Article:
68 F. average high on May 14.
50 F. high on May 14, 2016.
May15, 1998: Damaging tornadoes impact Minnesota. One tornado hits a flea market in Albany, killing one person and injuring 30 others. 102 homes are severely damaged in the northern Twin Cities due to another tornado.
May 15, 1969: Torrential rain occurs in Synnes Township, dumping 8 inches of rain in three hours.
Welcome to One of the Wetter Weeks of 2017
"Honey, I hope you never TIRE of me" I scribbled onto an overpriced Mother's Day card. My wife's big gift was 4 new tires, because nothing says I love you like good tread. Hey, cut me a break. Just trying to be practical. Roses and chocolate only go so far.
We live in a world of risk, but there are steps you can take to keep the odds in your favor. Good tires, to avoid hydroplaning on wet roads. All-wheel drive helps traction, year-round. NOAA Weather Radio. Staying indoors when thunder is grumbling overhead. And not driving into flooded roads.
Nearly 600 Americans have died in floods since 2011; 61 percent of these fatalities in vehicles. People consistently underestimate the depth of flood waters.
I could see some flash flooding later this week as a series of storms ripple along a slow-moving frontal boundary. The best chance of severe storms and hail comes Tuesday; heaviest rains come Wednesday, again Saturday. As much as 2-3 inches of rain may fall this week with highs in the 50s Friday into Sunday.
Atmospheric payback for a flawless Fishing Opener/Mother's Day weekend? You 'betcha.
Mom vs. Weather. Thanks to the Twin Cities National Weather Service for passing this along. Mom wins every time.
One of the Wetter Weeks of 2017. A series of storms rippling along a very slow-moving frontal boundary will keep heavy showers and T-storms in the forecast from tonight into next weekend. Amounts will be all over the map, but some 2-5" amounts can't be ruled out over the next 7 days. Graphic: NOAA.
Serious Puddles. No need to water the lawn anytime soon. NAM guidance is printing out some 2-4" rains for much of Minnesota by Thursday, as heavy thunderstorms redevelop over the same counties, a potential "train-echo" effect that may result in flash flooding for some counties by midweek. 84-hour rainfall potential: NOAA and Pivotalweather.com.
16-Day Rainfall Totals. Again, this is a model (GFS), which may be underestimating or overestimating rainfall amounts, but check out the 3-7" bulls-eye for the Upper Midwest and New England and the Northeast; more extreme rains possible for Texarkana late in the period. Gazing at the maps I don't think drought will be a glaring issue for most of the USA this year. GFS accumulated rainfall product: Pivotalweather.com.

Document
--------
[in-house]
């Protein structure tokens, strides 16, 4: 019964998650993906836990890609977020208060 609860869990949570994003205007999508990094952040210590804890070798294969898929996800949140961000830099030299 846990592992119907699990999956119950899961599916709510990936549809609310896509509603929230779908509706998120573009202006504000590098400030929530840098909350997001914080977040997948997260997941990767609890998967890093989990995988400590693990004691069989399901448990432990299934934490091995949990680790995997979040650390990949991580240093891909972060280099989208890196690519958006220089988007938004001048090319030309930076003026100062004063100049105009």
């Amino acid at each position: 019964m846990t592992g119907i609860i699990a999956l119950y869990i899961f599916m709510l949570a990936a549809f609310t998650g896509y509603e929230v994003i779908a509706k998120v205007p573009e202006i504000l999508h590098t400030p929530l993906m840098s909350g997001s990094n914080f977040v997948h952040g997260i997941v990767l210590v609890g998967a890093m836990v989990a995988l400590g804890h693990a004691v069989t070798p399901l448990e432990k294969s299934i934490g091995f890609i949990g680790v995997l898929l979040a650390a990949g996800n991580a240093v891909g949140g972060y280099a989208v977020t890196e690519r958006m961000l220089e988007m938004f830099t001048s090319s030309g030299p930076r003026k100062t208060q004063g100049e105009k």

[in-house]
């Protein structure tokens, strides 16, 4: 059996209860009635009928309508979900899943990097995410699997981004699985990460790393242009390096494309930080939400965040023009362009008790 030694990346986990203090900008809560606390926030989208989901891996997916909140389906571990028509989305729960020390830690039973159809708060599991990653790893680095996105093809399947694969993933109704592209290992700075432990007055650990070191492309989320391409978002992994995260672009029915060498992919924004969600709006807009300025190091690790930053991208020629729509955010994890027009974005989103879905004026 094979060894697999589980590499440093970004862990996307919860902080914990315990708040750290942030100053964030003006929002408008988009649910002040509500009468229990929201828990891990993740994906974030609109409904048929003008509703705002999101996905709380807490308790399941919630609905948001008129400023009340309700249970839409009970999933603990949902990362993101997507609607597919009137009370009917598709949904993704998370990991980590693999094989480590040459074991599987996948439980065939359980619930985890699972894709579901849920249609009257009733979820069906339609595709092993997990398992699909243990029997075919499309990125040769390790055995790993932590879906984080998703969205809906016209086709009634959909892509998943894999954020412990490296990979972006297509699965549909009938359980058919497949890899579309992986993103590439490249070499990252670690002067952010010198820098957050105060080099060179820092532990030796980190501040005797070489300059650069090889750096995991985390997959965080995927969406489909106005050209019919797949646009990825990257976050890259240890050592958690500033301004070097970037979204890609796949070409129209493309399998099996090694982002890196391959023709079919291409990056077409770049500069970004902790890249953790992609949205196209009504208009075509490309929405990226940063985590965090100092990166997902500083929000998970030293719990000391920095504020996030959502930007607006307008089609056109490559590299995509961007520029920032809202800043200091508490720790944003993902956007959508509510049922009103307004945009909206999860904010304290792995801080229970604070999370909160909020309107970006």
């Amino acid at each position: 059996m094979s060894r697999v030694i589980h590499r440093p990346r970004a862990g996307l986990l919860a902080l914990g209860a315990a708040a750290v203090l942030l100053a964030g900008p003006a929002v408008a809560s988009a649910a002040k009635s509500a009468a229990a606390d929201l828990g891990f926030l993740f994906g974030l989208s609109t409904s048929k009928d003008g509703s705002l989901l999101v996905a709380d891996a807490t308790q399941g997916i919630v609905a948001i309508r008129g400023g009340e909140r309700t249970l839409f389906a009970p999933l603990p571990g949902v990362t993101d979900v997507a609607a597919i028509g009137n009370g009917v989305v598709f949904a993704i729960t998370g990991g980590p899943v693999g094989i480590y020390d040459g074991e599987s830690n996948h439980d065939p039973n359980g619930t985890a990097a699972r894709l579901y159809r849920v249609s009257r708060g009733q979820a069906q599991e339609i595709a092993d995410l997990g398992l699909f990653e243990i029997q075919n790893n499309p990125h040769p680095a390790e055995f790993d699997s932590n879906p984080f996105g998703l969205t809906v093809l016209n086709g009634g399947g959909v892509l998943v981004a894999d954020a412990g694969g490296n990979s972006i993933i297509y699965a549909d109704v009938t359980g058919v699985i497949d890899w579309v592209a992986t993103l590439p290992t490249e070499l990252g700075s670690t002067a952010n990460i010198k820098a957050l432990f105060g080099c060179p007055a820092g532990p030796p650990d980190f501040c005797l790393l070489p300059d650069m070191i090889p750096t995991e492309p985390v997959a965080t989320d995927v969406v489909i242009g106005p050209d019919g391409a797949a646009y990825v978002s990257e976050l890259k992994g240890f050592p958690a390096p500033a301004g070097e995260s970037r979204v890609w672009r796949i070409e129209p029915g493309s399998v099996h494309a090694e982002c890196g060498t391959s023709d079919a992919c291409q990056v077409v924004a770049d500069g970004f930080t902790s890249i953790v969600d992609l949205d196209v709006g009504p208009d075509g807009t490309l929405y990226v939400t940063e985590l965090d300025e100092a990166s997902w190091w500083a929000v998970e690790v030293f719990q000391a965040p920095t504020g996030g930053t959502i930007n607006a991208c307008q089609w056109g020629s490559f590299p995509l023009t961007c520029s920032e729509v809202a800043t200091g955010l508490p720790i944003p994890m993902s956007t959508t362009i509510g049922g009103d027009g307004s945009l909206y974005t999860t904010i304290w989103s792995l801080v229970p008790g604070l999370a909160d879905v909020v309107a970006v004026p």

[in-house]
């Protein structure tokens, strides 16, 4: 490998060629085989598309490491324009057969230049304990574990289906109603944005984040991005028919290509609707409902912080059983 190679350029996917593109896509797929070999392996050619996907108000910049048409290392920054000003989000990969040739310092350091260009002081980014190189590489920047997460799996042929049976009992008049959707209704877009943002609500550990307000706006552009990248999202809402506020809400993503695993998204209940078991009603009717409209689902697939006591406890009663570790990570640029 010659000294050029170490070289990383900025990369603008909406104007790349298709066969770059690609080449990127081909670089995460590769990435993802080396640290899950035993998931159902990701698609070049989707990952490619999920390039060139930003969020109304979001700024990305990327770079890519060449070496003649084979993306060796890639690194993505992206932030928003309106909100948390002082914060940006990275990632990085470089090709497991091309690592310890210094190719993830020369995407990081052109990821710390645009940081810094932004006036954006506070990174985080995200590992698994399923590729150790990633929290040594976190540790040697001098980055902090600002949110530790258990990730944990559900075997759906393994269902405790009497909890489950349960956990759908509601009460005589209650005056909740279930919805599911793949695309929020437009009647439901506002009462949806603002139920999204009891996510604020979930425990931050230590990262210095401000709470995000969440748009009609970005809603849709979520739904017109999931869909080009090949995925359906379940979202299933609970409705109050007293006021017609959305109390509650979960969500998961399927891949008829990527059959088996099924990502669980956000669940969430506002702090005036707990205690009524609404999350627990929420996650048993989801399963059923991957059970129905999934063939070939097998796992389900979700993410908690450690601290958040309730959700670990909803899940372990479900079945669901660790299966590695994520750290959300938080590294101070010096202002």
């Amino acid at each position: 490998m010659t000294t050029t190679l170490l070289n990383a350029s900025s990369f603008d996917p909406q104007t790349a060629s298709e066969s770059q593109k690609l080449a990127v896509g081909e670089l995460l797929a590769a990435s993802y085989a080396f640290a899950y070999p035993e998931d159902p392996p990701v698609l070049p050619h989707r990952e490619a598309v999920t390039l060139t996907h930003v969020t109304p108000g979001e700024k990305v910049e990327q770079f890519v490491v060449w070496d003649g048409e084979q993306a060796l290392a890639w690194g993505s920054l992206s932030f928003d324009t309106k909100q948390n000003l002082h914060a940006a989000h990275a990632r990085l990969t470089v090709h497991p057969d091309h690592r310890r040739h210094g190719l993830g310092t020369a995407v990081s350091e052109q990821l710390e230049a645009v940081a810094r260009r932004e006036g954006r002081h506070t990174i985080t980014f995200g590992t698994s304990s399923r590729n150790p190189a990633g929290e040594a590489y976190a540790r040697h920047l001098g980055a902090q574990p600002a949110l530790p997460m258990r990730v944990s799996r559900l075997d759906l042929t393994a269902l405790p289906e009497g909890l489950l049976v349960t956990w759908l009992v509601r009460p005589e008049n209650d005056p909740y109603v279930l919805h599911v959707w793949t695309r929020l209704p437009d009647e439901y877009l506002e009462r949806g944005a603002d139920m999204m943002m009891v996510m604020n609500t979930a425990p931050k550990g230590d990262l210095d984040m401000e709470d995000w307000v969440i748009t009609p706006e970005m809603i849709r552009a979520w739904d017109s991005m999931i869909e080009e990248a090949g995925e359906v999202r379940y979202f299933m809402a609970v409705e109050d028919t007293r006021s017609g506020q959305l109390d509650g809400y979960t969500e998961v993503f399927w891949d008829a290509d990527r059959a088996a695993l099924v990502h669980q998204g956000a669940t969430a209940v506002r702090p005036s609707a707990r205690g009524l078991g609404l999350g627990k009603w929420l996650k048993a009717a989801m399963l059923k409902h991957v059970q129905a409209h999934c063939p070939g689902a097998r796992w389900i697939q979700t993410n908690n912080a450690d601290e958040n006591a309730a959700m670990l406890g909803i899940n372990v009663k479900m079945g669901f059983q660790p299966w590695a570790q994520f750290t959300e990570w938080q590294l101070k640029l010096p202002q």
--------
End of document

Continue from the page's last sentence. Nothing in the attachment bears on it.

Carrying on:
7-Day Ensemble Forecast. NOAA is predicting a huge swath of 3-6" rains over the next 7 days from Texas northward to Minnesota and Wisconsin, capable of flash flooding and river flooding by next weekend.
Warm and Sticky, Then a Cooler Slap. Relative warmth hangs on into early Wednesday (80s possible Tuesday if we break out into the warm sector) but a stiff northeast breeze kicks in the latter half of the week and daytime highs may not get out of the 50s in the Twin Cities Thursday into Sunday. ECMWF guidance for the Twin Cities: WeatherBell.
Slow Warming in Time for Memorial Weekend. After a chilly relapse for the Plains and Upper Midwest later this week temperatures are forecast to mellow by the end of May as a ridge of high pressure builds across the USA; cool and showery weather still favored for parts of the western USA in 2 weeks.
Two Catastrophic Floods in Less Than Two Years Wasn't Just a Case of Bad Luck. Turns out it was a convergence of factors. Some perspective on recent flooding at St. Louis Post-Dispatch: "...Extreme bouts of precipitation don’t always translate to extreme floods, owing to a variety of factors such as soil moisture. Nonetheless, flood risk is rising with episodes of heavy rainfall becoming more common in the Midwest, says Ken Kunkel, a professor who researches extreme weather at North Carolina State University and is also involved with the National Climate Assessment. “Every decade has been higher than the previous decade in terms of these events,” Kunkel said. He says studies link more frequent downpours to rising global temperatures, which add more water vapor to the atmosphere, increasing the potential for precipitation whenever a storm system comes along. “They’ve got more fuel to work with, with more water vapor,” Kunkel said..."
Photo credit: David Carson, St. Louis Post-Dispatch.